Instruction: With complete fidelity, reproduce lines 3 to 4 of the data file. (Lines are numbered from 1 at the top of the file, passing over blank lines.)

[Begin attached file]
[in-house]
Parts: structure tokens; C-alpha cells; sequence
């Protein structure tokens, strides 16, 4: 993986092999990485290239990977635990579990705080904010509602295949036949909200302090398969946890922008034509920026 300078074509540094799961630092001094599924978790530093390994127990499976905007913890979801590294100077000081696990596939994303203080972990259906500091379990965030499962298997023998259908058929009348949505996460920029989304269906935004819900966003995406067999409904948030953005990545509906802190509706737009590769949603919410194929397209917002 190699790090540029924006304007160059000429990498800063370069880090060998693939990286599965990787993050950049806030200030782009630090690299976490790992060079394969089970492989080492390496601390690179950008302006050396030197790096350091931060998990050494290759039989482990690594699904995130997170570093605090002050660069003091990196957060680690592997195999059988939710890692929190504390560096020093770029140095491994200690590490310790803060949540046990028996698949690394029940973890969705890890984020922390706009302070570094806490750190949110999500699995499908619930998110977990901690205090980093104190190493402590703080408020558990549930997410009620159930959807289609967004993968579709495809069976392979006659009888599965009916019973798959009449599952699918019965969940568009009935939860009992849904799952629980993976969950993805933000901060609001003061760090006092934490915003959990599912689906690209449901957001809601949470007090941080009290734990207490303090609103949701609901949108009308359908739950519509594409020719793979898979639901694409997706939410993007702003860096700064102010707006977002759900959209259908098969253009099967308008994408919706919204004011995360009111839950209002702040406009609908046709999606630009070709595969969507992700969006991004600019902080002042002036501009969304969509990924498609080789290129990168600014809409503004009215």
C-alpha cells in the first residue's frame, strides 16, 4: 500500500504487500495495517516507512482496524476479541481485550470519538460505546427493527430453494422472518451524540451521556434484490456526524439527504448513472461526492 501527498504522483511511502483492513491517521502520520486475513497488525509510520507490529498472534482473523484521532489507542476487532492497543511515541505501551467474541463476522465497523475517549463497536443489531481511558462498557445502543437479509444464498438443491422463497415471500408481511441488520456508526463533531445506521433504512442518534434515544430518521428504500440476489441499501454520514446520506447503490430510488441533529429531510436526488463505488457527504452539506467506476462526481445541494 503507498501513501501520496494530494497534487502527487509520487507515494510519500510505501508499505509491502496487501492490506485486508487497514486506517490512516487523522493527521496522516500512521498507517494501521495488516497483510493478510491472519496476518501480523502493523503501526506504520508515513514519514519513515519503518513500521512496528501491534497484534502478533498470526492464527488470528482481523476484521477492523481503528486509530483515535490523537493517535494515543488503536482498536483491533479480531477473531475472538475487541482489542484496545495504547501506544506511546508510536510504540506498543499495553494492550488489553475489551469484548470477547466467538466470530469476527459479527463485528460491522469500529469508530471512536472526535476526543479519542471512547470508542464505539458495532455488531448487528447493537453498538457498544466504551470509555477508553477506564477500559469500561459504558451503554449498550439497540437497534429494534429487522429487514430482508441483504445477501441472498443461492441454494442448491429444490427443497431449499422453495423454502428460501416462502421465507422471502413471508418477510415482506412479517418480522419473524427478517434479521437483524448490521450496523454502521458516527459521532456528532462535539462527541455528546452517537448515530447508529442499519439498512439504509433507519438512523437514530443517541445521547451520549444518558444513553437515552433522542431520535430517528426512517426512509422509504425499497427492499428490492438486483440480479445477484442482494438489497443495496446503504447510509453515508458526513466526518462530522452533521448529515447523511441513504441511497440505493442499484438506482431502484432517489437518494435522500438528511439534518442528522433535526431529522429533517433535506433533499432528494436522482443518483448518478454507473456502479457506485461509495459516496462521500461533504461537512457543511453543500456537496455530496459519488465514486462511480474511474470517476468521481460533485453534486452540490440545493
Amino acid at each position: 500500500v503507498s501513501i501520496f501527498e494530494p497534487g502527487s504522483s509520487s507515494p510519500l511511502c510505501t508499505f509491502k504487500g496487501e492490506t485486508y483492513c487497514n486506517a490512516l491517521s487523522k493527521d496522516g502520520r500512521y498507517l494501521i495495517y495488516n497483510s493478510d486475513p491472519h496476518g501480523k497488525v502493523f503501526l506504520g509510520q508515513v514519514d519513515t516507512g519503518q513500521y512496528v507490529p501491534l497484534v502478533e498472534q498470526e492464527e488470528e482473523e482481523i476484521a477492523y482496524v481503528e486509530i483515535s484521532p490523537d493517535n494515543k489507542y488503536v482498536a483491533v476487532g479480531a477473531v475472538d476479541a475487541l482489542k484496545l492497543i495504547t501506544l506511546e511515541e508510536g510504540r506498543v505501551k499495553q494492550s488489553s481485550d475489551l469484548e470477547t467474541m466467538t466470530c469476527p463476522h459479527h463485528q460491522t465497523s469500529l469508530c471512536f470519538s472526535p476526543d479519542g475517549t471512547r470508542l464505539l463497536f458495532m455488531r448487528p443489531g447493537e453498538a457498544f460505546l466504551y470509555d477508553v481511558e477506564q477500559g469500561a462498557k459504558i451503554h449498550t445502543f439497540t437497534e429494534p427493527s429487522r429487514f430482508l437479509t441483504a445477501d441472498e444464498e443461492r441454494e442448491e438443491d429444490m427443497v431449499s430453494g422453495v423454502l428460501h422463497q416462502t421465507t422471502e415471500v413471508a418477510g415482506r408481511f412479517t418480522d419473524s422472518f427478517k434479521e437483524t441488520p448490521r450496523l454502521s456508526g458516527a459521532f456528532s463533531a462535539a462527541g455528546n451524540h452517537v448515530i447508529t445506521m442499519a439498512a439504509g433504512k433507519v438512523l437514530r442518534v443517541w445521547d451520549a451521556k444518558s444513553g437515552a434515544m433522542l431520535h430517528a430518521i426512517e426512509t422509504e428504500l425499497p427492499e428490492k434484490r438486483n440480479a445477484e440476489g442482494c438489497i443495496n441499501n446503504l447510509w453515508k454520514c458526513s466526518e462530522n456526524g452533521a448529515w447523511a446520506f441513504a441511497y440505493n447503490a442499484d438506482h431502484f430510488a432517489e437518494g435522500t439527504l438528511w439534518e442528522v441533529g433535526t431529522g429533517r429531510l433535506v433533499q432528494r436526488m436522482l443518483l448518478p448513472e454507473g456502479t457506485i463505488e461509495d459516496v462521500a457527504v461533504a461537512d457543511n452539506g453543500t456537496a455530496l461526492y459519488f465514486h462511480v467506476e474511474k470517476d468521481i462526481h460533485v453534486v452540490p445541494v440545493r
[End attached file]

């Protein structure tokens, strides 16, 4: 993986092999990485290239990977635990579990705080904010509602295949036949909200302090398969946890922008034509920026 300078074509540094799961630092001094599924978790530093390994127990499976905007913890979801590294100077000081696990596939994303203080972990259906500091379990965030499962298997023998259908058929009348949505996460920029989304269906935004819900966003995406067999409904948030953005990545509906802190509706737009590769949603919410194929397209917002 190699790090540029924006304007160059000429990498800063370069880090060998693939990286599965990787993050950049806030200030782009630090690299976490790992060079394969089970492989080492390496601390690179950008302006050396030197790096350091931060998990050494290759039989482990690594699904995130997170570093605090002050660069003091990196957060680690592997195999059988939710890692929190504390560096020093770029140095491994200690590490310790803060949540046990028996698949690394029940973890969705890890984020922390706009302070570094806490750190949110999500699995499908619930998110977990901690205090980093104190190493402590703080408020558990549930997410009620159930959807289609967004993968579709495809069976392979006659009888599965009916019973798959009449599952699918019965969940568009009935939860009992849904799952629980993976969950993805933000901060609001003061760090006092934490915003959990599912689906690209449901957001809601949470007090941080009290734990207490303090609103949701609901949108009308359908739950519509594409020719793979898979639901694409997706939410993007702003860096700064102010707006977002759900959209259908098969253009099967308008994408919706919204004011995360009111839950209002702040406009609908046709999606630009070709595969969507992700969006991004600019902080002042002036501009969304969509990924498609080789290129990168600014809409503004009215």
C-alpha cells in the first residue's frame, strides 16, 4: 500500500504487500495495517516507512482496524476479541481485550470519538460505546427493527430453494422472518451524540451521556434484490456526524439527504448513472461526492 501527498504522483511511502483492513491517521502520520486475513497488525509510520507490529498472534482473523484521532489507542476487532492497543511515541505501551467474541463476522465497523475517549463497536443489531481511558462498557445502543437479509444464498438443491422463497415471500408481511441488520456508526463533531445506521433504512442518534434515544430518521428504500440476489441499501454520514446520506447503490430510488441533529429531510436526488463505488457527504452539506467506476462526481445541494 503507498501513501501520496494530494497534487502527487509520487507515494510519500510505501508499505509491502496487501492490506485486508487497514486506517490512516487523522493527521496522516500512521498507517494501521495488516497483510493478510491472519496476518501480523502493523503501526506504520508515513514519514519513515519503518513500521512496528501491534497484534502478533498470526492464527488470528482481523476484521477492523481503528486509530483515535490523537493517535494515543488503536482498536483491533479480531477473531475472538475487541482489542484496545495504547501506544506511546508510536510504540506498543499495553494492550488489553475489551469484548470477547466467538466470530469476527459479527463485528460491522469500529469508530471512536472526535476526543479519542471512547470508542464505539458495532455488531448487528447493537453498538457498544466504551470509555477508553477506564477500559469500561459504558451503554449498550439497540437497534429494534429487522429487514430482508441483504445477501441472498443461492441454494442448491429444490427443497431449499422453495423454502428460501416462502421465507422471502413471508418477510415482506412479517418480522419473524427478517434479521437483524448490521450496523454502521458516527459521532456528532462535539462527541455528546452517537448515530447508529442499519439498512439504509433507519438512523437514530443517541445521547451520549444518558444513553437515552433522542431520535430517528426512517426512509422509504425499497427492499428490492438486483440480479445477484442482494438489497443495496446503504447510509453515508458526513466526518462530522452533521448529515447523511441513504441511497440505493442499484438506482431502484432517489437518494435522500438528511439534518442528522433535526431529522429533517433535506433533499432528494436522482443518483448518478454507473456502479457506485461509495459516496462521500461533504461537512457543511453543500456537496455530496459519488465514486462511480474511474470517476468521481460533485453534486452540490440545493